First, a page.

Like most plants, the rhododendron is susceptible to both diseases and weather conditions that may begin to turn vibrant, green leaves a shade of brown that hints of the plants' distress.
Rot, Dieback and Rust
Root rot and stem dieback, two diseases caused by a fungus, affect the overall health of a rhododendron. In serious cases, proper nutrients are denied to the shrub, resulting in a browning, wilting and potential death of the rhododendron leaf.
Another disease, known as rust, may move onto leaves, bringing the formation of pustules with a tint of orange and red that may appear somewhat brown to the eye.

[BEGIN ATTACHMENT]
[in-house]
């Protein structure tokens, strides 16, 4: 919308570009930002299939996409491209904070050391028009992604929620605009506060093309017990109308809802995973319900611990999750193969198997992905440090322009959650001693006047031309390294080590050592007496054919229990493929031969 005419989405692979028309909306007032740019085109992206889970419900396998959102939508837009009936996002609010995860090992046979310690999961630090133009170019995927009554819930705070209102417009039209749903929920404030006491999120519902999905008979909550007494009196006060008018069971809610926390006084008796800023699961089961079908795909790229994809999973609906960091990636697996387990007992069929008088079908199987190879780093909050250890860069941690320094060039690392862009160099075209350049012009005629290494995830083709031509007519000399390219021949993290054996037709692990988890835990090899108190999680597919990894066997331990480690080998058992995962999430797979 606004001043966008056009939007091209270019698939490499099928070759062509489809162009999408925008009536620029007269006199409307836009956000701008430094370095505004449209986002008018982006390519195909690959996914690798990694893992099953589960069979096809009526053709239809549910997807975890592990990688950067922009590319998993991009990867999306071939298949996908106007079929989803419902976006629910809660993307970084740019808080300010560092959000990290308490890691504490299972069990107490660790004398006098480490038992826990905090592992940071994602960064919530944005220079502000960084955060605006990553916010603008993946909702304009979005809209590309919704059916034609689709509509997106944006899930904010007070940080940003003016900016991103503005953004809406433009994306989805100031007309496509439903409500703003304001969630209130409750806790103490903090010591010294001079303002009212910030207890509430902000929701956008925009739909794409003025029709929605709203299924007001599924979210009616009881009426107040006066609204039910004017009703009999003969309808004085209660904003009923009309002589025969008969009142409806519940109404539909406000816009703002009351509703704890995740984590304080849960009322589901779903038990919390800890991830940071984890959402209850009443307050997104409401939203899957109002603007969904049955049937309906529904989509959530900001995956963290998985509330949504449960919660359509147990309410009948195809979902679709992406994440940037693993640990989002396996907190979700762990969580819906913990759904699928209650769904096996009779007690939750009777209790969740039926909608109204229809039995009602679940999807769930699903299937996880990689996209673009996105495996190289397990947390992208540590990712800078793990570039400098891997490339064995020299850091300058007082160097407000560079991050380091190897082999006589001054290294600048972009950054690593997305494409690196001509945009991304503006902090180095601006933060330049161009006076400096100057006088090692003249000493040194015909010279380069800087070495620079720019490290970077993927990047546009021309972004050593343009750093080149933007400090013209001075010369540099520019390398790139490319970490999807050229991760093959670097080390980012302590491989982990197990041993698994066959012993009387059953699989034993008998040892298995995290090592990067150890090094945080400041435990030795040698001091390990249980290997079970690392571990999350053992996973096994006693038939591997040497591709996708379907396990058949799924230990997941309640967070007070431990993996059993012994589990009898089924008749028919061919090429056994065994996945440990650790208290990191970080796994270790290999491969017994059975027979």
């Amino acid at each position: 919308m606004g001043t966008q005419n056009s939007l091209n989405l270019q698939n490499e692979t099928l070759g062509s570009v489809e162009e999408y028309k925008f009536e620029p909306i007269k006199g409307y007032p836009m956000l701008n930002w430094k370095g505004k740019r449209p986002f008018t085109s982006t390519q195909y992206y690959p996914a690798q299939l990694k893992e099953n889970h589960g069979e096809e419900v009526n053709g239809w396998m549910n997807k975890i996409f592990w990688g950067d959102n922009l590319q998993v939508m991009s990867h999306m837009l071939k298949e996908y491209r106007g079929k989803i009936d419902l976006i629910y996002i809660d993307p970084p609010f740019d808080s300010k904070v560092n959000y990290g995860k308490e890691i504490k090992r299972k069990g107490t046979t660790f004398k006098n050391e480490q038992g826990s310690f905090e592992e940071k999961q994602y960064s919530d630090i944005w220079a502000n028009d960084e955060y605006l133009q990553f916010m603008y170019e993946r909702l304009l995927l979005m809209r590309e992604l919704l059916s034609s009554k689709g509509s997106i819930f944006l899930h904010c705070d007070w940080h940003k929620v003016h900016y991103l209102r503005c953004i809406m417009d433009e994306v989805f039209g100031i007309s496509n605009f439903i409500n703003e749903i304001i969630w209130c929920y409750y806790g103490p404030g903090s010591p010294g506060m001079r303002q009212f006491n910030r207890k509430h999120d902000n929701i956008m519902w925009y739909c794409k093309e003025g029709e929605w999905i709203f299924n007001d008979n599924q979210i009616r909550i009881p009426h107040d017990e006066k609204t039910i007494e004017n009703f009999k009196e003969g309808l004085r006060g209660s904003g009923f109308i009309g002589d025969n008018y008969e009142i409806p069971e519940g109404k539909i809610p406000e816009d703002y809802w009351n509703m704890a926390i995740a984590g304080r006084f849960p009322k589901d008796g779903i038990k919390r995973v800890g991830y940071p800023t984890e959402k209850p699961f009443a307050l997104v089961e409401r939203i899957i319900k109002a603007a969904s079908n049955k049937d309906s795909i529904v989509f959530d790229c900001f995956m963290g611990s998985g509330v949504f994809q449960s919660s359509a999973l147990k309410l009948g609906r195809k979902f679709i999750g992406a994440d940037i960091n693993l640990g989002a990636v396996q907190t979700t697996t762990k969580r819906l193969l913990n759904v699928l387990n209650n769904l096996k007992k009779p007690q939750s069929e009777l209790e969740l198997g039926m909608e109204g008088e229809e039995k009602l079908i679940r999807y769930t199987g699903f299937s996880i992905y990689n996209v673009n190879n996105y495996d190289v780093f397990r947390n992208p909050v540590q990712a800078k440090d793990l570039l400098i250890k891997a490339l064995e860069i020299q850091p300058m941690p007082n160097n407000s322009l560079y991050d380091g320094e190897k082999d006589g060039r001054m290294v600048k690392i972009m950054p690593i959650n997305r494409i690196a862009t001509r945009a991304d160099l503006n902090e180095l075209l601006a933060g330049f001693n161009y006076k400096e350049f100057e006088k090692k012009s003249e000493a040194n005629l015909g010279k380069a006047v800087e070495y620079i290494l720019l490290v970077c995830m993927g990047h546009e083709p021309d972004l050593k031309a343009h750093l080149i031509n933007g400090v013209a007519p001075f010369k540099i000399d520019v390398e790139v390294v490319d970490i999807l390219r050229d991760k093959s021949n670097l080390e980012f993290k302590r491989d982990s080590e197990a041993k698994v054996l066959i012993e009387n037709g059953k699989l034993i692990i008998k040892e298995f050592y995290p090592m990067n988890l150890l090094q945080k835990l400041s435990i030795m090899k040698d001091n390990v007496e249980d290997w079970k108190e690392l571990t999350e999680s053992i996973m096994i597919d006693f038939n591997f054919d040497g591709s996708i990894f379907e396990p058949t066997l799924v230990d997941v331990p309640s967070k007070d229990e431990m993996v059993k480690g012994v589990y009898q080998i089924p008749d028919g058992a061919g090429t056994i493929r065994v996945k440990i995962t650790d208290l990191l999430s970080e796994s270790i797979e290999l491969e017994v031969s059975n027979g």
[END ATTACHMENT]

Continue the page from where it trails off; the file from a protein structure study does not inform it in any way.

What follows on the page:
A virus with no known cause, called necrotic ring spot sometimes attacks rhododendron leaves.
"The symptoms are reddish-brown rings or spots on the leaves. It generally occurs only on the two year leaves of a few rhododendron cultivars such as R. 'Unique', or on Kalmia latifolia," according to Harold E. Greer, the author of an article published by the Fraser South Rhododendron Society of Canada.
Leaf Spotting and Weather
The fungus Cercospora handelii plays a role in the condition referred to as leaf spotting. "Small, lopsided to round tan-brown spots with yellow margins appear throughout the year on leaves infected with Cercospora handelii," reports the University of Massachusetts Extension service. Winter weather conditions may also "burn" the leaves of the rhododendron, resulting in a drying and browning of the foliage.
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